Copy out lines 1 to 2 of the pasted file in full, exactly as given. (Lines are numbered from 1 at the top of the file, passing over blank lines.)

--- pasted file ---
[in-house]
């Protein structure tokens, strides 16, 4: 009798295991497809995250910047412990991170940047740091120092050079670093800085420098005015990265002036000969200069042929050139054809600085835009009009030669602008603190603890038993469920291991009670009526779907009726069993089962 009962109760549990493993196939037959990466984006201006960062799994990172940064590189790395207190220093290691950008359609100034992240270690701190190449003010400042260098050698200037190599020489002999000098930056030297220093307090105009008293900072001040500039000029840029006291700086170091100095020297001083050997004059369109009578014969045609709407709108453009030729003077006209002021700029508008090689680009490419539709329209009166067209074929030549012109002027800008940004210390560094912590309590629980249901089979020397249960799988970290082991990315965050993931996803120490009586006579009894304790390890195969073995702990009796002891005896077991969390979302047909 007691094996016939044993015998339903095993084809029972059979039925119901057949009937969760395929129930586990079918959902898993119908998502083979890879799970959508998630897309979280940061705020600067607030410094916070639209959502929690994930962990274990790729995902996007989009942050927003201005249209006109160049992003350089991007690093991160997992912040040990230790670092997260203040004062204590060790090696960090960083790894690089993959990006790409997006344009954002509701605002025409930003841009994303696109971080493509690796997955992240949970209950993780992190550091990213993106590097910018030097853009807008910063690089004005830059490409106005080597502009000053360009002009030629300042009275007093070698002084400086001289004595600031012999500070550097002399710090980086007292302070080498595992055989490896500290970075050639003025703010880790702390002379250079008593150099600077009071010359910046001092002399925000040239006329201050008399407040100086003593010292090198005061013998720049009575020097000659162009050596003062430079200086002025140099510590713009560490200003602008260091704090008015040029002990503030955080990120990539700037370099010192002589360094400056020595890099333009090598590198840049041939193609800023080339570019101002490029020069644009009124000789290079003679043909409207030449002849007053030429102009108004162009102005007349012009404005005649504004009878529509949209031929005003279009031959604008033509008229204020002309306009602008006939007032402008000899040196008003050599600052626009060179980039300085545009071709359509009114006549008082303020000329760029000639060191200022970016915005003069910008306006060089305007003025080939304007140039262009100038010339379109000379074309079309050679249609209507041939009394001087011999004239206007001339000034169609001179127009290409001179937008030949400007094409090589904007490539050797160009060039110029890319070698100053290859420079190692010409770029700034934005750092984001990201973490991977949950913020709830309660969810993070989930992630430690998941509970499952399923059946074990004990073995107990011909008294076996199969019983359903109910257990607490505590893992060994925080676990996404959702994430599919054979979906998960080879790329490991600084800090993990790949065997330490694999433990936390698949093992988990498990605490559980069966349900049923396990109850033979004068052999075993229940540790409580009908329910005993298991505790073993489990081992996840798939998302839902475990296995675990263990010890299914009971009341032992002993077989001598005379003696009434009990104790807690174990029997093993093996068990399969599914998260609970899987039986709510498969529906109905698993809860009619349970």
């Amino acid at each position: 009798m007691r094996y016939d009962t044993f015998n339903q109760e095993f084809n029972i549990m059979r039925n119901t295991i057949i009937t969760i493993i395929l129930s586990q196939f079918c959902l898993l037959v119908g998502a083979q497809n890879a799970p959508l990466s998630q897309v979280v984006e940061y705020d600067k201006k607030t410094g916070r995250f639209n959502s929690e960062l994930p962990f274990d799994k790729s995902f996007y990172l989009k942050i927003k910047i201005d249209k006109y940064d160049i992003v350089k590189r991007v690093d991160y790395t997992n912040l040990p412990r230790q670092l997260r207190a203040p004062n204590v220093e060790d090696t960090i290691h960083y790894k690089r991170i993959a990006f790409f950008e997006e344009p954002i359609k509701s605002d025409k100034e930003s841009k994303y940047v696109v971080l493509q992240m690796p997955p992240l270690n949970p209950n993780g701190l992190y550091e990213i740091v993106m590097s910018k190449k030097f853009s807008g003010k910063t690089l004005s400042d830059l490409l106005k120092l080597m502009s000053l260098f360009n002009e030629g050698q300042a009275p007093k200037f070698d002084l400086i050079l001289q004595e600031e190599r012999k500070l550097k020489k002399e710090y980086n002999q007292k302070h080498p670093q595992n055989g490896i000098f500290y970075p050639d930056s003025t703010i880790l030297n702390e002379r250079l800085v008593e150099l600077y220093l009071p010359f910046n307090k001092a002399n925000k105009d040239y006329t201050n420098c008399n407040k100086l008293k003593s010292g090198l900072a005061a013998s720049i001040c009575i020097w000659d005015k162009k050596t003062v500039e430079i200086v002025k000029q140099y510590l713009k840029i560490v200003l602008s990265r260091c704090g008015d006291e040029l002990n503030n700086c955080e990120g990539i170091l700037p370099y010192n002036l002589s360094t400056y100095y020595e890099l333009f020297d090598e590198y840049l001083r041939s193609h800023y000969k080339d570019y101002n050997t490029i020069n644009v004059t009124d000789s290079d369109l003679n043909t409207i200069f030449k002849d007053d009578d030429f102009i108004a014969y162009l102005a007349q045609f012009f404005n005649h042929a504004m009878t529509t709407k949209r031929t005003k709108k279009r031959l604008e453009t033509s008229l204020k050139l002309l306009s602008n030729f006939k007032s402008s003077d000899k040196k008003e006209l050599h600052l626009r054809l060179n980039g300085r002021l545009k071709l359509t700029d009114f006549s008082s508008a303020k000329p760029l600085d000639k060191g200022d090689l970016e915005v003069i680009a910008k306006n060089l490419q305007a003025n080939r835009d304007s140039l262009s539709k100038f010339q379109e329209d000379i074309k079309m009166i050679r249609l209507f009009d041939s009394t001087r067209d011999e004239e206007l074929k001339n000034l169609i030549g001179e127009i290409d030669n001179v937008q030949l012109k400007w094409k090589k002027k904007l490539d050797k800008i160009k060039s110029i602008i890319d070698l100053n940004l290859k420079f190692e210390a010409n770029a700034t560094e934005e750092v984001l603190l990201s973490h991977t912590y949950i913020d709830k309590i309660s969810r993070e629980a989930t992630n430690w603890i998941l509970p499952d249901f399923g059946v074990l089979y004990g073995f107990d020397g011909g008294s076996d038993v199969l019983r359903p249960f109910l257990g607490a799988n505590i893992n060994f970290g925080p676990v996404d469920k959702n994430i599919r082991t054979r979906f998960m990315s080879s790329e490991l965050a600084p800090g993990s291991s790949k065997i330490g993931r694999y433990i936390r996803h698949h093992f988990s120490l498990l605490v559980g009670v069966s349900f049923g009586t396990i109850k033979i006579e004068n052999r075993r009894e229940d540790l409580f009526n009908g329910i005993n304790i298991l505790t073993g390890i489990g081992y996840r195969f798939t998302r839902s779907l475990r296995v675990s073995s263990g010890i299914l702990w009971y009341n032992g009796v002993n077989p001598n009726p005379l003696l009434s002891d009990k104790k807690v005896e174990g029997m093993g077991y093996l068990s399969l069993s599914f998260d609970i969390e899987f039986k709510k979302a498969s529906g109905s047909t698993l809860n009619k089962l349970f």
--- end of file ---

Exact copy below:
[in-house]
């Protein structure tokens, strides 16, 4: 009798295991497809995250910047412990991170940047740091120092050079670093800085420098005015990265002036000969200069042929050139054809600085835009009009030669602008603190603890038993469920291991009670009526779907009726069993089962 009962109760549990493993196939037959990466984006201006960062799994990172940064590189790395207190220093290691950008359609100034992240270690701190190449003010400042260098050698200037190599020489002999000098930056030297220093307090105009008293900072001040500039000029840029006291700086170091100095020297001083050997004059369109009578014969045609709407709108453009030729003077006209002021700029508008090689680009490419539709329209009166067209074929030549012109002027800008940004210390560094912590309590629980249901089979020397249960799988970290082991990315965050993931996803120490009586006579009894304790390890195969073995702990009796002891005896077991969390979302047909 007691094996016939044993015998339903095993084809029972059979039925119901057949009937969760395929129930586990079918959902898993119908998502083979890879799970959508998630897309979280940061705020600067607030410094916070639209959502929690994930962990274990790729995902996007989009942050927003201005249209006109160049992003350089991007690093991160997992912040040990230790670092997260203040004062204590060790090696960090960083790894690089993959990006790409997006344009954002509701605002025409930003841009994303696109971080493509690796997955992240949970209950993780992190550091990213993106590097910018030097853009807008910063690089004005830059490409106005080597502009000053360009002009030629300042009275007093070698002084400086001289004595600031012999500070550097002399710090980086007292302070080498595992055989490896500290970075050639003025703010880790702390002379250079008593150099600077009071010359910046001092002399925000040239006329201050008399407040100086003593010292090198005061013998720049009575020097000659162009050596003062430079200086002025140099510590713009560490200003602008260091704090008015040029002990503030955080990120990539700037370099010192002589360094400056020595890099333009090598590198840049041939193609800023080339570019101002490029020069644009009124000789290079003679043909409207030449002849007053030429102009108004162009102005007349012009404005005649504004009878529509949209031929005003279009031959604008033509008229204020002309306009602008006939007032402008000899040196008003050599600052626009060179980039300085545009071709359509009114006549008082303020000329760029000639060191200022970016915005003069910008306006060089305007003025080939304007140039262009100038010339379109000379074309079309050679249609209507041939009394001087011999004239206007001339000034169609001179127009290409001179937008030949400007094409090589904007490539050797160009060039110029890319070698100053290859420079190692010409770029700034934005750092984001990201973490991977949950913020709830309660969810993070989930992630430690998941509970499952399923059946074990004990073995107990011909008294076996199969019983359903109910257990607490505590893992060994925080676990996404959702994430599919054979979906998960080879790329490991600084800090993990790949065997330490694999433990936390698949093992988990498990605490559980069966349900049923396990109850033979004068052999075993229940540790409580009908329910005993298991505790073993489990081992996840798939998302839902475990296995675990263990010890299914009971009341032992002993077989001598005379003696009434009990104790807690174990029997093993093996068990399969599914998260609970899987039986709510498969529906109905698993809860009619349970």